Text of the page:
Are you familiar with the term marketing technology stack? If not, you might be surprised to know you may already be using one. The term refers to a group of technologies that marketers leverage to execute, analyze and improve marketing initiatives.
In a recent AAMplify! podcast episode with Mishel Justesen, marketing technology manager for Armanino, LLP, we discussed marketing technology stacks as they apply to accounting firms and how to maximize their potential for today’s accounting firm marketers.
This post summarizes the conversation with Justesen. Now, let’s dig deeper into what is involved with a marketing technology stack and review some tips on how to build and maintain your stack.
Building a Marketing Technology Stack
What steps are needed when starting to build a marketing technology stack? Justesen’s first tip was to make friends with the IT Department. It is important to keep them involved on what technologies are or will be in your stack. If you have questions about the technology, there will likely be someone in the IT Department that can help you.
Marketing Technology Stack Audit
It is important to perform an audit of your own marketing technology stack which includes your website, CRM, e-mail programs and SEO tools, just to name a few. Really, anything that is related to digital marketing and technology should be included in the audit. Be sure to include ALL technologies including shadow IT (technology or software the IT department may not be aware or have officially approved of) to make sure they are aware of everything. After all, the more they know or are aware of, the more they can help.
Top 3 Marketing Technology Platforms
The top 3 marketing technology platforms that need to be part of a marketing technology stack, according to Justesen, include CRM (customer relationship management) software, followed by a website with a good CMS (content management system) and a marketing automation platform. The CRM and website platform suggestions are apparent as major platforms, but the marketing automation suggestion was a great addition since it is tied closely to the CRM and helps marketers focus on the segmentation, delivery and tracking of emails and online marketing campaigns.
What is Most Important?
CRM is what Justesen emphatically believes is most important piece of her marketing technology stack. The CRM is the lifeblood of data, and without good data, all the technology in the world will not be effective!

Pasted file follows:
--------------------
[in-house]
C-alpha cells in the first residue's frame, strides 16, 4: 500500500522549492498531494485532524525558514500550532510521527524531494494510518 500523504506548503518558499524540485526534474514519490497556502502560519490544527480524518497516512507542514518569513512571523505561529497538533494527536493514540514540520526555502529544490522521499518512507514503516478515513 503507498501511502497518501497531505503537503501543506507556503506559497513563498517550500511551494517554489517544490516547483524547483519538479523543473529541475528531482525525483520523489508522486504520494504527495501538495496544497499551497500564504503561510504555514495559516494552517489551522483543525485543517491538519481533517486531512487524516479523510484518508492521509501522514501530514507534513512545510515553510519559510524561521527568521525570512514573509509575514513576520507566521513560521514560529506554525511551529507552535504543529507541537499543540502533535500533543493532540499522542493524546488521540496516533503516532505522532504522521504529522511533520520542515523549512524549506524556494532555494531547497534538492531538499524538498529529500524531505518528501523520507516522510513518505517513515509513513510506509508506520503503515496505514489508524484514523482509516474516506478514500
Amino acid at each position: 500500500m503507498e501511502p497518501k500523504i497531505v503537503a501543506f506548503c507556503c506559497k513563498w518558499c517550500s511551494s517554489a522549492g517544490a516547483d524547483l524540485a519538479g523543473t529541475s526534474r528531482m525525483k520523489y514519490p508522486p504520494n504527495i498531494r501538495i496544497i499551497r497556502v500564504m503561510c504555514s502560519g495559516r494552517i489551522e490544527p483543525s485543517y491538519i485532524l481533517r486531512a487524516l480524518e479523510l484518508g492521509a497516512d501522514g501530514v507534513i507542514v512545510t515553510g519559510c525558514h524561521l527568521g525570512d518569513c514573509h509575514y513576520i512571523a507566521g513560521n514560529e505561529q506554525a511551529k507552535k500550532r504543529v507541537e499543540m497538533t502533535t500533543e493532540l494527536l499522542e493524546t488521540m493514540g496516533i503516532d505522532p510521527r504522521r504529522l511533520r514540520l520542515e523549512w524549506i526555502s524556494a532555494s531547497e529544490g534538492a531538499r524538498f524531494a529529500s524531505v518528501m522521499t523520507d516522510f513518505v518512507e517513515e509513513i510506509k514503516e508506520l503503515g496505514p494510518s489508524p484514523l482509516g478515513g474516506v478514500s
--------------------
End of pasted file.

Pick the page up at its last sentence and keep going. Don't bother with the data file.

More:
Key Team Members
Who are the key team members are that you need to have on your team? It’s the marketing technologist, the website developer and the CIO/director of marketing. The marketing technologist is like the conductor of the orchestra, and they are key to making everything work together in concert. The website developer makes sure the technology is properly integrated into the website or different places on the internet, and the CIO/director of marketing works closely with the partners and management and acts as a liaison between management, marketing and the IT department.
Marketing Technology Budget
When asked how much should a firm be putting into their marketing technology budget, Justesen pulled from her personal experience and suggested that 27 percent of the marketing budget be allocated to marketing technology. That amount includes license fees, usage fees and outsourced partners such as website developers. She also noted that the marketing technology budget is growing annually, and industry wide, it is expected to rival the IT department budget in the near future.
Challenges: CRM’s & Data Silo’s
With all of the technology and people involved with the marketing technology stack, there are bound to be some challenges. Two of Justesen’s challenges are people and data silos. Technology does not work unless people understand and use the technology as needed to be able to gather the data necessary. Back to the CRM point, if people are not putting good data into the CRM, then the data that comes out of the CRM will not be effective. When it comes to data silos, these are separate databases or sets of data files that are not able to share and synchronize data. So, for example, when data is collected or aggregated in one program or database and it is very difficult to use that data with a different program or database, then you are facing the issue of data silos.
What is the IT Department’s Role?
When it comes to IT supporting a marketing technology stack, Justesen works hand-in-hand with IT, which is key to making the marketing technology stack effective and to work as a whole. Also, she added that it is a good idea to set boundaries and to create separation of firm-wide technology objectives and marketing department objectives. The IT department is best suited to handle technologies that apply to the entire firm, but the marketing department is best suited to handle technologies that apply to the marketing of the firm. Establishing these boundaries as the marketing technology stack is being built and it will save time and headaches in the long run.
AAMPlify! is a podcast from the Association for Accounting Marketing. You can listen to these podcasts on YouTube, Sticher or iTunes. Whichever platform you use, be sure to subscribe or at least give a thumbs up. You will find that each podcast is chalk full of advice on a single topic brought to you by an industry leader on the topic
About Scott Dine
Scott Dine is principal and technical director at Catalyst Group Marketing. Scott has been a small- and medium-business advocate for over 15 years and has worked in a variety of roles as an entrepreneur, business developer, project manager and website developer. He is the current chair of AAM’s AAMplify! podcast committee and is a member of AAM’s website committee.